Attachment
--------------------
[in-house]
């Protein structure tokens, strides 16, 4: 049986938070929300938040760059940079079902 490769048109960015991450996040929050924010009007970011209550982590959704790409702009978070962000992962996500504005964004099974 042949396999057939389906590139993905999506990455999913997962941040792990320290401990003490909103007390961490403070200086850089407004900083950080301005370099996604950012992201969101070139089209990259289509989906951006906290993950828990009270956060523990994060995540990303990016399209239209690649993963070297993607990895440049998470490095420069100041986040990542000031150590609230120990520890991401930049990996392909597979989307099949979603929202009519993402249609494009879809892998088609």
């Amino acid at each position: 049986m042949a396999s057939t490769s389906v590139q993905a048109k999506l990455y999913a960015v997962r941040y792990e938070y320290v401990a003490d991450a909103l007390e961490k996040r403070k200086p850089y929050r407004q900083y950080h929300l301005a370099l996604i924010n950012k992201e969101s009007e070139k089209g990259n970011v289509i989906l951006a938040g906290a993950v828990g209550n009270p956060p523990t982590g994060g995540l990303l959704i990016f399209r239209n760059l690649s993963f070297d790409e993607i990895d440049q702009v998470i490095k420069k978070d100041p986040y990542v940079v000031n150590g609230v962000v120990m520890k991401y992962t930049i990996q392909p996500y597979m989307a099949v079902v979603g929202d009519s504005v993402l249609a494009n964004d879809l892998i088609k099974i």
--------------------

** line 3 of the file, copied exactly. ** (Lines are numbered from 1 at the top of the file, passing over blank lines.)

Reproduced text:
């Amino acid at each position: 049986m042949a396999s057939t490769s389906v590139q993905a048109k999506l990455y999913a960015v997962r941040y792990e938070y320290v401990a003490d991450a909103l007390e961490k996040r403070k200086p850089y929050r407004q900083y950080h929300l301005a370099l996604i924010n950012k992201e969101s009007e070139k089209g990259n970011v289509i989906l951006a938040g906290a993950v828990g209550n009270p956060p523990t982590g994060g995540l990303l959704i990016f399209r239209n760059l690649s993963f070297d790409e993607i990895d440049q702009v998470i490095k420069k978070d100041p986040y990542v940079v000031n150590g609230v962000v120990m520890k991401y992962t930049i990996q392909p996500y597979m989307a099949v079902v979603g929202d009519s504005v993402l249609a494009n964004d879809l892998i088609k099974i």